WASHINGTON – U.S. Defense Secretary Robert Gates has agreed to stay on under President-elect Barack Obama and retired Marine Gen. James Jones will be named national security adviser, the Politico news website said on Tuesday.
Politico, quoting officials in both the Democratic and Republican parties, said the announcements would be made early next week when Obama unveils his national security team including New York Sen. Hillary Clinton as nominee for secretary of state.
The web site said Democrats familiar with the transition plans expected James Steinberg, a former deputy national security adviser in the Clinton administration, to be named deputy secretary of state.
Officials at Obama's transition office had no immediate comment on the report.
Susan Rice, another of Obama's inner circle of foreign policy advisers, was expected to be named U.S. ambassador to the United Nations and retired Navy Admiral Dennis Blair would be named director of national intelligence, Politico said.
Other news outlets including ABC and Fox also reported that Gates would stay on at the Pentagon, which had been widely suggested as a possibility.
A former CIA director, Gates was president of Texas A&M university when President George W. Bush asked him to take over the U.S. Department of Defense from the combative Donald Rumsfeld in late 2006.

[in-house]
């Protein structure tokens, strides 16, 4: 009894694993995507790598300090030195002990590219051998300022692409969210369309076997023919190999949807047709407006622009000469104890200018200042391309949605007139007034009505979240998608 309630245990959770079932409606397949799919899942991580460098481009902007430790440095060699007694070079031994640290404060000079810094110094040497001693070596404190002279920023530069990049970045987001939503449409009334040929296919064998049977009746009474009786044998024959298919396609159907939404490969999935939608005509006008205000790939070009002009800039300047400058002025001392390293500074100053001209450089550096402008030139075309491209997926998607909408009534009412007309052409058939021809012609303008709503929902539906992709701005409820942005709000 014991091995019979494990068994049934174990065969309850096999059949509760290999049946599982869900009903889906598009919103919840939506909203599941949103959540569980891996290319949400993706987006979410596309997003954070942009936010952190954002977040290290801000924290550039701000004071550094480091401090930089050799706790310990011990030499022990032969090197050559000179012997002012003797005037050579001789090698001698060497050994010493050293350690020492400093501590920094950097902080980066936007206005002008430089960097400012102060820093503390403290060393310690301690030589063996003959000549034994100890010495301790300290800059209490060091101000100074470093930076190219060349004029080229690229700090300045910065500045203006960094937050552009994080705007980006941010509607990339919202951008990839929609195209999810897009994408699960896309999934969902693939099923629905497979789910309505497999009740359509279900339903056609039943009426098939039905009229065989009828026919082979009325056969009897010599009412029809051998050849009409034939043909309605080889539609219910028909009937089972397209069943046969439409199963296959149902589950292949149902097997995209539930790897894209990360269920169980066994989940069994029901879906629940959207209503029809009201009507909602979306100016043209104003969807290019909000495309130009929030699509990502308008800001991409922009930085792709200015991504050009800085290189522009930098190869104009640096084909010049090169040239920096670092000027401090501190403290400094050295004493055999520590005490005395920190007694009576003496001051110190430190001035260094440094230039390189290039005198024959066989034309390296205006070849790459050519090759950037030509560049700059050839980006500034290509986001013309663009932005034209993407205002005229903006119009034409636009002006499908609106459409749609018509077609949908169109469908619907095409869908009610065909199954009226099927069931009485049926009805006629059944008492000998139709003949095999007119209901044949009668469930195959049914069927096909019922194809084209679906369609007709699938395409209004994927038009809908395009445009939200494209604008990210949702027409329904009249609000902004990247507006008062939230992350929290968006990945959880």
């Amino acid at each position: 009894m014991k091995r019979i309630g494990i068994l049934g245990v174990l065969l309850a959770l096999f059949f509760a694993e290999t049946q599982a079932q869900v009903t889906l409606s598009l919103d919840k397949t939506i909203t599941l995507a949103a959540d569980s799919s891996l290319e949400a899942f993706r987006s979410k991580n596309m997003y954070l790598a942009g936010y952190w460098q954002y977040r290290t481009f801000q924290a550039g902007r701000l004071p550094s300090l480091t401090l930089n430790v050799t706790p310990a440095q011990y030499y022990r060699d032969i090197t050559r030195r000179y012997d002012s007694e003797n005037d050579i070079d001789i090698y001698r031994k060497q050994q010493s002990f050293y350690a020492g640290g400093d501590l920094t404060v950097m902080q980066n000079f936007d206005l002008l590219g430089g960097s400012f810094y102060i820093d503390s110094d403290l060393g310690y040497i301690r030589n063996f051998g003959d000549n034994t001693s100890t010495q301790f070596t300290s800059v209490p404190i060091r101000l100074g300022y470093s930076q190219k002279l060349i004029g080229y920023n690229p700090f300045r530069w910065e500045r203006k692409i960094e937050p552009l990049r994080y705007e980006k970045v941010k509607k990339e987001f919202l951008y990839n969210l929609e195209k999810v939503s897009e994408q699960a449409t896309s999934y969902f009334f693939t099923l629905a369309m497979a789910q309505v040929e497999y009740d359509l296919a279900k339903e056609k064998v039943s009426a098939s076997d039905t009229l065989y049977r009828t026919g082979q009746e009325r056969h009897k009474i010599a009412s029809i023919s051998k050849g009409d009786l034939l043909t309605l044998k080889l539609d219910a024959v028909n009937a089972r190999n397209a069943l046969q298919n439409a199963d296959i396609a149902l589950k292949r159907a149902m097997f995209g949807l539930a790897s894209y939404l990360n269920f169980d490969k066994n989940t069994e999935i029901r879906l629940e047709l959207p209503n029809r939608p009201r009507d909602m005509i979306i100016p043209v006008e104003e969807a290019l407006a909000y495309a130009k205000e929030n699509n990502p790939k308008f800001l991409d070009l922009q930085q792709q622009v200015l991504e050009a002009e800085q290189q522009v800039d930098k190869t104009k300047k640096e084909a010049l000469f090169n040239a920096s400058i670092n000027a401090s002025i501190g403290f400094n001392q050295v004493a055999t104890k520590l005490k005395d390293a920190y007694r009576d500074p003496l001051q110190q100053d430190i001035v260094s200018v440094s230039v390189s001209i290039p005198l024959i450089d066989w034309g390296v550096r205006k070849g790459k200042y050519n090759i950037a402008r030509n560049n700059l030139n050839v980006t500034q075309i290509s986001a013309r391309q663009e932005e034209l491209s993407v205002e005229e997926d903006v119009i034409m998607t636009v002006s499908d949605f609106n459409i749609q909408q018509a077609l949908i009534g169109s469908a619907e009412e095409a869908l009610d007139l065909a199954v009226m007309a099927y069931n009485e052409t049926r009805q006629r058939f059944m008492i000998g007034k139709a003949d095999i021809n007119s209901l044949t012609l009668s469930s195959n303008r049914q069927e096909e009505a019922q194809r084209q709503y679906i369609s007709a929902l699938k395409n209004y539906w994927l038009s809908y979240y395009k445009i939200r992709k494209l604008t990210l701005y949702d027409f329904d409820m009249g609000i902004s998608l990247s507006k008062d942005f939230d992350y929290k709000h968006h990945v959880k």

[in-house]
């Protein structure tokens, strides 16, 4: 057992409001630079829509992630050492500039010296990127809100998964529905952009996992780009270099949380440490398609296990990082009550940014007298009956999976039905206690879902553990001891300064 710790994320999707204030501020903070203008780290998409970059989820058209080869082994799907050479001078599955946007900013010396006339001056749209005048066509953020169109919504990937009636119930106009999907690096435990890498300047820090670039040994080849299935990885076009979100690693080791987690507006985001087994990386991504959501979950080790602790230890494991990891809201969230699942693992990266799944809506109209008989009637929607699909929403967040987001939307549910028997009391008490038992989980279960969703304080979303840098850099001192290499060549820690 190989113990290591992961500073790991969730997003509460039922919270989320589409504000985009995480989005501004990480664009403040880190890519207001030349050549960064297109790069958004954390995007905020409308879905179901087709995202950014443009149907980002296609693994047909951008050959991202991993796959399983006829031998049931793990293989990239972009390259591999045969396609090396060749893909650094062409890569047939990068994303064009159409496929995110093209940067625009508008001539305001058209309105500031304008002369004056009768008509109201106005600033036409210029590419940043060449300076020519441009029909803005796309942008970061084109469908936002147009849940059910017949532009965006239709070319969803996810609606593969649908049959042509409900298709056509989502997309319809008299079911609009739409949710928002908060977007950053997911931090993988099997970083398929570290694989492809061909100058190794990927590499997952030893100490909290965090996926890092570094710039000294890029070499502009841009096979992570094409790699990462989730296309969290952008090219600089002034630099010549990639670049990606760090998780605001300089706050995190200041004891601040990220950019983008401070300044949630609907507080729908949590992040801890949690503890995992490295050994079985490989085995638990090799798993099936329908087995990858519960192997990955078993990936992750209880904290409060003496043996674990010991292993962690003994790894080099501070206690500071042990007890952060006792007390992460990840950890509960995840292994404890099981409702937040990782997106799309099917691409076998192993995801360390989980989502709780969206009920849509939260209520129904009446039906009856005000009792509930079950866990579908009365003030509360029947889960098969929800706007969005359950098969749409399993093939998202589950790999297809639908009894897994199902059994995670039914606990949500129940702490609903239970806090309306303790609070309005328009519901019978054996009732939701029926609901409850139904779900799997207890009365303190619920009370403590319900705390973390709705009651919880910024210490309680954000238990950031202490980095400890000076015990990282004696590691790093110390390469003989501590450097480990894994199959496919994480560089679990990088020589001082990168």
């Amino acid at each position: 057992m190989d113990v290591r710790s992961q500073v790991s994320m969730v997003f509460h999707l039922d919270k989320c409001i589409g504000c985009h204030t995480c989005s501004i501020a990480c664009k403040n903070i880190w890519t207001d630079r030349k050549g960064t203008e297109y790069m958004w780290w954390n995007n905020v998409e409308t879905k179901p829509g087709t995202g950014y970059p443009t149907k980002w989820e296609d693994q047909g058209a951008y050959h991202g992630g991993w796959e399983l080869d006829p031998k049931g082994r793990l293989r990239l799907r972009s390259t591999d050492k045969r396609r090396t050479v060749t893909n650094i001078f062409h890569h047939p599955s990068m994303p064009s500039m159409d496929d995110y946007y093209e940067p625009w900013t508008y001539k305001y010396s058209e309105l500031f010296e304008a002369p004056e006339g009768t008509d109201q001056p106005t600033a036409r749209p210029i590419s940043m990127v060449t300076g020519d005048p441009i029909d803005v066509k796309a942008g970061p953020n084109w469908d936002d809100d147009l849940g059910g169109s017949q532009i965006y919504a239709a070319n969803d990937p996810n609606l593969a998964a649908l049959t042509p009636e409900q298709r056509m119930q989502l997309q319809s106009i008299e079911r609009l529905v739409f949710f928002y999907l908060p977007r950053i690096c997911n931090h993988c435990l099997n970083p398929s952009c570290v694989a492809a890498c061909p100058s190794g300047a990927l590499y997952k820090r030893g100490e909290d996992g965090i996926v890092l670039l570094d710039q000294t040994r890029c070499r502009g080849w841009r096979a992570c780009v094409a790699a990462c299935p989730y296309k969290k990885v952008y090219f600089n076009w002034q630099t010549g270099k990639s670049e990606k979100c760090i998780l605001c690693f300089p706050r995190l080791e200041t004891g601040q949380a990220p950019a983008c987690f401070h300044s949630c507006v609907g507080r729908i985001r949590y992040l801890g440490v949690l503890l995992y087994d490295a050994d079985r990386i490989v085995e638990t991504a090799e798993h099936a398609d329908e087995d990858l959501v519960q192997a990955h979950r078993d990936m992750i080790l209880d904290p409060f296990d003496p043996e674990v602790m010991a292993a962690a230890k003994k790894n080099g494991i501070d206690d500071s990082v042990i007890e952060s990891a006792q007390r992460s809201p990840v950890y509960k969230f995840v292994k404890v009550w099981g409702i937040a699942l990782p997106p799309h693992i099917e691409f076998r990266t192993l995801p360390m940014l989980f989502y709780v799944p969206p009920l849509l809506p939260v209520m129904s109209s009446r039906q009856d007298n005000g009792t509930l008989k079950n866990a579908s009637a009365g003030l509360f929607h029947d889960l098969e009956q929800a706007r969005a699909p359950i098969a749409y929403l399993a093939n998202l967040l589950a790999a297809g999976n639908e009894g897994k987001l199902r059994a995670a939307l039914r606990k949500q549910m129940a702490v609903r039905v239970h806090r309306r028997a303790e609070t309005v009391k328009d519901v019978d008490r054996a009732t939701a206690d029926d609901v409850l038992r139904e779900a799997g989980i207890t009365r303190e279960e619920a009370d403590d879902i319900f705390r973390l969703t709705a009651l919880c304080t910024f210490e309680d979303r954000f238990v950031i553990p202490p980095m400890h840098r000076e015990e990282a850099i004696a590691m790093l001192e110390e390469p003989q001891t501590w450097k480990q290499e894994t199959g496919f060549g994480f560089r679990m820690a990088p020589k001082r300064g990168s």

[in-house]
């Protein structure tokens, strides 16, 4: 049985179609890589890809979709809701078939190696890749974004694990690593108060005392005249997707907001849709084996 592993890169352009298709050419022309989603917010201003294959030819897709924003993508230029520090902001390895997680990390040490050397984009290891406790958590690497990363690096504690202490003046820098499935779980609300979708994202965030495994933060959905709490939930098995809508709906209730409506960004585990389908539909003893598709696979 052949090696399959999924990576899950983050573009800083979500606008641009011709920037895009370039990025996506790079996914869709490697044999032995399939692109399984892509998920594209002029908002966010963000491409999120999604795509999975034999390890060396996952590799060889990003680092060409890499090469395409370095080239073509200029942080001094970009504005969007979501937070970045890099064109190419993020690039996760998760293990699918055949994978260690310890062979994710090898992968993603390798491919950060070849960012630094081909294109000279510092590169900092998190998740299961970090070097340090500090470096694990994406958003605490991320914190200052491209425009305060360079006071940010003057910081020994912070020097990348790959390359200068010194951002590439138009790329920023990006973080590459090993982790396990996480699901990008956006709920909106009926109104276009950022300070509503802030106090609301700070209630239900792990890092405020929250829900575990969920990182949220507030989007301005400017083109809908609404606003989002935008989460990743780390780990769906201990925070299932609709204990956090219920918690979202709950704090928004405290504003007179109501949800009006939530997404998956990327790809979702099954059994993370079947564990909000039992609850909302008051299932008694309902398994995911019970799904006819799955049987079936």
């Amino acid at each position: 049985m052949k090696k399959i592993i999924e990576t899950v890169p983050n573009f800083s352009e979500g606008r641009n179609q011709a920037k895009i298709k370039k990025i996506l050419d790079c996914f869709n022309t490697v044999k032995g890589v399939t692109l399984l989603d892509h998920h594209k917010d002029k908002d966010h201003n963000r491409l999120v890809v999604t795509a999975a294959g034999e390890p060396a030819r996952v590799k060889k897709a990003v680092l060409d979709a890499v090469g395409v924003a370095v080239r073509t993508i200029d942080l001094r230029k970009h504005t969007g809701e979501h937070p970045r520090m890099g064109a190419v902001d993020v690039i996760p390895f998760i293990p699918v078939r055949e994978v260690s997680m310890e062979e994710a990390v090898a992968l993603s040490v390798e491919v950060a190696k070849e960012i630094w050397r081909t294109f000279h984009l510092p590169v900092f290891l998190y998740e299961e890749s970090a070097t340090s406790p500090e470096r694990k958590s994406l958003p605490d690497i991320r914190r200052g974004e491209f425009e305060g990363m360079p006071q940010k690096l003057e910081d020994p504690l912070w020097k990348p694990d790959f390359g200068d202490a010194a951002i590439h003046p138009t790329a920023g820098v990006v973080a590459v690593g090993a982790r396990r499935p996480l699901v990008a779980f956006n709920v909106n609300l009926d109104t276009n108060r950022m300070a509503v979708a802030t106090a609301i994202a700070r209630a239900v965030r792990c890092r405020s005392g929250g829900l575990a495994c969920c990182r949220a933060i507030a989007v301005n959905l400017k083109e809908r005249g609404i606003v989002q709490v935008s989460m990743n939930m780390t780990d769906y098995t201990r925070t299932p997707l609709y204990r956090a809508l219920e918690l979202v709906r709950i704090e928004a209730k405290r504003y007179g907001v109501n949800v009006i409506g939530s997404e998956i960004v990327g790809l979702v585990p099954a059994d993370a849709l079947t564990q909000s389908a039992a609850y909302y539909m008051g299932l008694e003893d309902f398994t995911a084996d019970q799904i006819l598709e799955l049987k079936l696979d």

Gates, now 65, set about putting things back on an even keel with a low-key approach that sought to build constructive relationships but also betrayed a steely firmness of purpose in the two U.S. wars in Iraq and Afghanistan.
Jones, a former Marine commandant and leader of U.S. and NATO forces in Europe, had also been seen as among the front-runners for the national security adviser role.
Jones is known to have been a strong critic of the Bush administration's handling of the Iraq war.
In Washington Post journalist Bob Woodward's 2006 book "State of Denial," Jones is quoted as describing the Iraq war as a "debacle."
Obama this week unveiled a string of senior appointments in his economic team, including New York Federal Reserve President Timothy Geithner as Treasury secretary and Lawrence Summers, a Treasury secretary under former President Bill Clinton, as head of the National Economic Council.
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